One common complaint about RV’s that we have, and that we hear from many others, is how dark so many of the interiors are – primarily because of the wood cabinets and trim areas. Our RV is certainly no exception. Most of the rooms have plenty of natural light though, but the master bedroom doesn’t and it has a lot of wood. We wanted some way to cover up a bit of that wood to brighten things up. Putting up peel-and-stick wallpaper in the headboard area right above the bed was the perfect candidate.
Paint vs. Wallpaper
We opted to use a roll of peel-and-stick wallpaper over painting as it is far easier to remove if we ever want to change it again. We’ve also heard some horror stories about repainting making an RV almost impossible to sell in the future. If we had an older model of RV that we wouldn’t expect to resell for much anyway, we would probably be re-painting pretty much everything. We bought this RV brand new though and expect to be able to sell it in the future for a pretty decent price, so the modifications that we’re doing are with that in mind.
Plus the peel-and-stick wallpaper is much easier, faster, and cleaner to work with. This entire project only took about an hour from start to finish. Here’s what the area looked like before:
It’s pretty dark in there, isn’t it? Let’s get started!
Prep The Area
“Before anything else, preparation is the key to success”
– Alexander Graham Bell
It’s a little hard to tell from the photo, but that entire headboard wall area is one large, curved piece of flimsy wood paneling. There are also two things in the way – a shelf and a piece of padded leather that protects the wall from the mattress. We could have worked around those, but it was so much easier to remove them from the wall to put up the wallpaper and then reattach the pieces afterward. After getting the mattress and other various items around the area out of the way, that’s exactly what we did:
Get to Stickin’
With the shelf and padding thing out of the way, it was time to start applying the peel-and-stick wallpaper.
NOTE: Because the bottom half will never be seen with the mattress and padding in place we weren’t super careful with how clean the bottom edge of our wallpaper ended up.
This style of wallpaper is meant to be applied vertically on the wall and from the top towards the bottom. These particular rolls are 20.5″ wide and the wall space we wanted to cover was 63″ wide. This left us with a decision to make – three vertical strips of the wallpaper would add up to 61.5″ meaning we’d either have a border on either side or we’d have to try and cut long and skinny vertical strips very precisely. Because there was already a trim piece at the top of the area we were working in we opted to just have the border on the sides.
We took a rough measurement of 43.5″ and cut our first strip to this height. We also found the center of the wall and made marks so the edges of the wallpaper strip would line up evenly on either side. Then we peeled back the first 8 or so inches of the backing and started applying the wallpaper at the top.
With the top aligned as well as we could get it we started working our way down the wall. We peeled back about 8-10″ at a time and pressed the paper onto the wall, working from the center out towards the edges. This helps encourage any bubbles to find an edge and disappear.
One Down, Two to Go!
Now that we had the center strip of wallpaper in place it was just a matter of putting one more strip on either side of that one. For no reason whatsoever, we decided to do the left side first. When adding a second piece of peel-and-stick wallpaper, the most important thing to do is line up the pattern. This means the pieces after the first aren’t going to align nicely with the top of the wall and you’ll instead have to cut both the top and the bottom. For us, the top had to go about 5 inches above the wall for the pattern to align.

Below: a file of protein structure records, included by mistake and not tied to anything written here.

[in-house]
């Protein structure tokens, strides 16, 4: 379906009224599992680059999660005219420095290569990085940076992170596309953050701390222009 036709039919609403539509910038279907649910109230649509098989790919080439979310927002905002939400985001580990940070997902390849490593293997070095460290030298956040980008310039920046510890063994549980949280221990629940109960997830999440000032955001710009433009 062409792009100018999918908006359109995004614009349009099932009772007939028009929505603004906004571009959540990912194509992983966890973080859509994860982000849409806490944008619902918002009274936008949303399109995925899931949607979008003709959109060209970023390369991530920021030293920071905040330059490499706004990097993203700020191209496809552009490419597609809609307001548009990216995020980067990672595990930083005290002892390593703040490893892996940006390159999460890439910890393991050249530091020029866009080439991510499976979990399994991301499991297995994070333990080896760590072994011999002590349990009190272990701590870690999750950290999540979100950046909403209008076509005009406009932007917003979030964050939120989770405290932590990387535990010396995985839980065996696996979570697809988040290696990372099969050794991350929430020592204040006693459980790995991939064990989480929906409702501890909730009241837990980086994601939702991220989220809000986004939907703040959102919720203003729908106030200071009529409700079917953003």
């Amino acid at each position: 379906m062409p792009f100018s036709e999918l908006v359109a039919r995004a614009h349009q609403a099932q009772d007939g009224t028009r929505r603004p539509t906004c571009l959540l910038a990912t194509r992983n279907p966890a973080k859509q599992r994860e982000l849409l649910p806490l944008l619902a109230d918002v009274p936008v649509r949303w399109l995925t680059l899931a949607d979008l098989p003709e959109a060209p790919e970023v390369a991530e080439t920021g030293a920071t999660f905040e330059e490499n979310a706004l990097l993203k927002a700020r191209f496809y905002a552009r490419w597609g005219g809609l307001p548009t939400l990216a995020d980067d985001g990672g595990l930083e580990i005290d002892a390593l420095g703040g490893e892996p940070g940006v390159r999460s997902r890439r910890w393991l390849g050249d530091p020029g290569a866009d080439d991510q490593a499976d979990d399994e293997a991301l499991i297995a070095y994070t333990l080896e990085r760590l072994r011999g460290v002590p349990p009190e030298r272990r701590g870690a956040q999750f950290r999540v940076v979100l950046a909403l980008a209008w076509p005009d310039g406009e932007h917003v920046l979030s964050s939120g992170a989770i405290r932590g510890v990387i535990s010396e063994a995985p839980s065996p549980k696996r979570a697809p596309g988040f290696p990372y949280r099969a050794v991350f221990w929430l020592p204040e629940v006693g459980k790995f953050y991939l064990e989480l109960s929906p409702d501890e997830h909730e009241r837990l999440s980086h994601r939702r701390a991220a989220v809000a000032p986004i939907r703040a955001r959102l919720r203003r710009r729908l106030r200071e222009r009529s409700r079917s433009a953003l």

Once again, we took care to only pull 8-10″ of the backing away at a time and smooth the paper on from the center toward the edges. This time though we had the added fun of keeping the pattern aligned on the edge. The great thing about this style of wallpaper is that you can pull it right back up and adjust it as much as you want because there’s no goopy adhesive.
After working our way down to the bottom we were left with some extra that needed to be trimmed off. Remember the note above: this edge will almost never be seen, so we just used scissors and eyeballed it.
The top edge is a different story though. That end is very visible so we had to take care and cut off the excess a lot more accurately than the bottom. For that, we used a razor. After making sure that the top edge was pressed into the corner as firmly as possible I ran a fresh razor along the corner, leaving behind a nice clean edge. Erin didn’t get a photo of me cutting the left side, but we got a short video of the right side:
The two sides were identical in terms of how to apply the paper. As long as you watch how the pattern matches along the edges it should be pretty smooth sailing. After all three strips were up we were left with a little less than an inch on either side that wasn’t covered. We don’t think it looks odd so we didn’t risk the headache of cutting super skinny strips to cover the gaps.
Afterward it was just a matter of reattaching the leather pad and the shelf and we were all done!
We think it came out really well! We’re currently undecided on applying any more of this paper above or beside this wall. The side walls would be extremely challenging with the really tall curve – this is one place where paint may be the better option.
Let us know what you think! Have you ever used peel-and-stick wallpaper? How did it go? We’d love to see pictures of your spruced up spaces!